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Rockwood Librarians Teach Students that Literacy Comes in Many Forms

Rockwood Librarians Teach Students that Literacy Comes in Many Forms

The school library is more than a place to check out books. Rockwood School District librarians reinforce that notion for their students by promoting and teaching literacy in its many forms throughout the course of a school year.

These literacies include traditional literacy -- reading and comprehension -- information literacy, media literacy, civic literacy, financial literacy, multicultural literacy, digital literacy, visual literacy and more.

Rockwood joins districts around the country in School Library Month during April and National Library Week from April 7-13, a time to celebrate the essential role that strong school libraries play in transforming learning.

At Ballwin Elementary, librarian Kristin Clark is teaching digital citizenship lessons to third-graders. Students learned about media literacy and why people alter certain images during a recent class period. They even analyzed some examples.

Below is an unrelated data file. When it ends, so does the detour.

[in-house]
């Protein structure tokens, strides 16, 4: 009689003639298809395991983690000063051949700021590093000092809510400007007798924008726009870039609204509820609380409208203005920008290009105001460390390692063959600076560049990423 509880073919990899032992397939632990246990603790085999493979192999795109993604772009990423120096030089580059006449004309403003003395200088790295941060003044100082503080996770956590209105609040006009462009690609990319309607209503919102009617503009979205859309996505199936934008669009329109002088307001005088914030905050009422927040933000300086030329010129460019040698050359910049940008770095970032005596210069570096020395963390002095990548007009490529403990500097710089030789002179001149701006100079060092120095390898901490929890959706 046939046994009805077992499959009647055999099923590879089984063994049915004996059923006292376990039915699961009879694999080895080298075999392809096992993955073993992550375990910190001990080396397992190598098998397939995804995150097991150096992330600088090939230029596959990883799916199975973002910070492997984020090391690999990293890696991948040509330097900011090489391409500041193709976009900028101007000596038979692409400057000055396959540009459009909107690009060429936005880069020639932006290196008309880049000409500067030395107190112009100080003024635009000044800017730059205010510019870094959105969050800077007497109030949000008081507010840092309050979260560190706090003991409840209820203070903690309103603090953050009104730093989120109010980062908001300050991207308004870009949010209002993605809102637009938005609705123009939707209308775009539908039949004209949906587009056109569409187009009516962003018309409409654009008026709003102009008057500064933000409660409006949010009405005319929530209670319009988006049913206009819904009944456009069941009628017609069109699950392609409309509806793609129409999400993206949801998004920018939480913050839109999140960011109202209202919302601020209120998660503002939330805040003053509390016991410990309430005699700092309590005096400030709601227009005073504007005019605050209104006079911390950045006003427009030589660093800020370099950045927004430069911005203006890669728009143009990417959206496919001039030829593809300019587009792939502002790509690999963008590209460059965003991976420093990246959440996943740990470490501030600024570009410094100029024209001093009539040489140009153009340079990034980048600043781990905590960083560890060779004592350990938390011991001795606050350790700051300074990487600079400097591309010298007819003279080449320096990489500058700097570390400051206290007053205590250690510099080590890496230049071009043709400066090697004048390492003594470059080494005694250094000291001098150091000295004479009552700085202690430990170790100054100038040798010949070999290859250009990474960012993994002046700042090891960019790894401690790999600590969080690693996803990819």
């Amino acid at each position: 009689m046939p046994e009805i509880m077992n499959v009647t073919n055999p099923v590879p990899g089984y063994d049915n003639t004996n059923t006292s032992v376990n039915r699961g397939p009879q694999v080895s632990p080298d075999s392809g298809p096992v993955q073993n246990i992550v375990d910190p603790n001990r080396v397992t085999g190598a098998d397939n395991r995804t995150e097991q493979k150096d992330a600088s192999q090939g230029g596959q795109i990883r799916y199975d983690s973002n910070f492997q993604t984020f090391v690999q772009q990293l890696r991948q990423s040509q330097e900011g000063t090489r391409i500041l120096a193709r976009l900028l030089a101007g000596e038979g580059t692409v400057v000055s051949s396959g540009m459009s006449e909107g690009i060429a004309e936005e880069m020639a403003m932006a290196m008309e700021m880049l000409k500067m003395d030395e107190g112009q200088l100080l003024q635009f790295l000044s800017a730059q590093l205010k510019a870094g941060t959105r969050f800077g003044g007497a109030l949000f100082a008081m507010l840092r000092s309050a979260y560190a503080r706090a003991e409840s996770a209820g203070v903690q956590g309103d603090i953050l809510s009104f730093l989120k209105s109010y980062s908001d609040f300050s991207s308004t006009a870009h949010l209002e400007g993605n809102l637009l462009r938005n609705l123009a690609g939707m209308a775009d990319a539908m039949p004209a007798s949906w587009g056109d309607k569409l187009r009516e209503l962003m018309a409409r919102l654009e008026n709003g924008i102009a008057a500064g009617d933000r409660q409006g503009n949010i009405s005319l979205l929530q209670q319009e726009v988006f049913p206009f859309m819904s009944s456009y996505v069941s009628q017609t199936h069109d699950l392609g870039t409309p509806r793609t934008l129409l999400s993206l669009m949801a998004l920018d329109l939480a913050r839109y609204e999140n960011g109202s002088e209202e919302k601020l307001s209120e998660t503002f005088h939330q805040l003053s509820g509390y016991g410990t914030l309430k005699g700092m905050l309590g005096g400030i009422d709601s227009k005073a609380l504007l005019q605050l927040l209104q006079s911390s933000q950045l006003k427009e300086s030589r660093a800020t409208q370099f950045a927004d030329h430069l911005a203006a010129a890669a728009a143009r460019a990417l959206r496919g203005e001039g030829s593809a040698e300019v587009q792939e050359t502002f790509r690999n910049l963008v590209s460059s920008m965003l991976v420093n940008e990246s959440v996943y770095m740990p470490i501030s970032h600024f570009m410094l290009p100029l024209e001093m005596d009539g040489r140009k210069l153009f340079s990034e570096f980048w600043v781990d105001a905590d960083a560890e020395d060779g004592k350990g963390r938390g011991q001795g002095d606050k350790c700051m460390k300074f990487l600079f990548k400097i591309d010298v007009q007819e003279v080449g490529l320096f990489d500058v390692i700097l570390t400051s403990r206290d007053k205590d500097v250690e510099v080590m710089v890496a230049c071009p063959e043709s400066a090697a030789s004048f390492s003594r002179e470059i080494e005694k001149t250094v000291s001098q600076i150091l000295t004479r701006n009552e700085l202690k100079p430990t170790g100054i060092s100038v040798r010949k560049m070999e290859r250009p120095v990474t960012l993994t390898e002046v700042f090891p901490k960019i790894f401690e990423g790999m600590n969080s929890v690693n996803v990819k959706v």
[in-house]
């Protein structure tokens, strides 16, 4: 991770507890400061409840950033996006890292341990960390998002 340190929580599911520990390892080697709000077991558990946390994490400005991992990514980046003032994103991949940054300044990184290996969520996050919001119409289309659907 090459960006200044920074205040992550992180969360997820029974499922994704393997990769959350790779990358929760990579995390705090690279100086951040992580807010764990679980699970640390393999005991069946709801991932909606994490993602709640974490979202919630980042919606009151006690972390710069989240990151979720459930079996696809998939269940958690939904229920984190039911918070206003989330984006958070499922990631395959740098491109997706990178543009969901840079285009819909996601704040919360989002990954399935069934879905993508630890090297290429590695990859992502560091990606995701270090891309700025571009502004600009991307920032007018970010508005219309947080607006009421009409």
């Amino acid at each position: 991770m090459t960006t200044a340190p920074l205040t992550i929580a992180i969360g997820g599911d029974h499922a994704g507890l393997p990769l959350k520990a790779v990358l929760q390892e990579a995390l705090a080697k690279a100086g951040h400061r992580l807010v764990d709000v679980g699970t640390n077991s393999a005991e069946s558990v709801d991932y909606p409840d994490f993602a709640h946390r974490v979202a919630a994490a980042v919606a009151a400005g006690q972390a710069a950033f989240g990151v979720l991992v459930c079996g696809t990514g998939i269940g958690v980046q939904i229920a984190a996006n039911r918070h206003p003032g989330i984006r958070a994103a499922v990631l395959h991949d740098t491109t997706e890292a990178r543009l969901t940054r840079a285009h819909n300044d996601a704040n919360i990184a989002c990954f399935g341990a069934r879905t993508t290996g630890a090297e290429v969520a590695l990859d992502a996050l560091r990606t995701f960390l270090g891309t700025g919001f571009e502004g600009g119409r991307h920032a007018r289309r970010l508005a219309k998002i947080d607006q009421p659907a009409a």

A Rockwood librarian leads students in a digital citizenship lesson in the school library.

“I think when students are introduced to digital citizenship concepts early, it helps them develop a strong foundation of knowledge and skills to navigate the online world responsibly, ethically and safely,” Clark said.

Alyssa, a third-grader, said the lesson helped her understand that not everything you see online is true.

“I learned that people can alter pictures to be creative,” she said. “In my group, we looked at photos to see if they were altered. We looked at them very hard with magnifying glasses. One of the pictures showed a dinosaur next to a bridge, which was not real because dinosaurs are extinct.”

Clark said her goal in teaching digital citizenship lessons is to expand on the types of literacies elementary-aged students are exposed to at school.

“I feel digital literacy and media literacy skills are important to teach to students,” she said. “During these digital citizenship lessons, students are engaged, they participate and have thoughtful contributions to our discussions, so I feel they are valuable to my instruction.”

A Rockwood student smiles as he participates in a visual literacy lesson in the school library.

At Westridge Elementary, librarian Anne Reed is in the midst of two different visual literacy projects with second- and third-graders. 

The school's third-graders are reading the story "Ten-Word Tiny Tales," writing and illustrating their own 10-word tale, then illustrating a classmate's tale as well. Second-graders are reading a biography of fashion designer Iris Apfel, then learning about patterns and other elements and designing their own clothing items.

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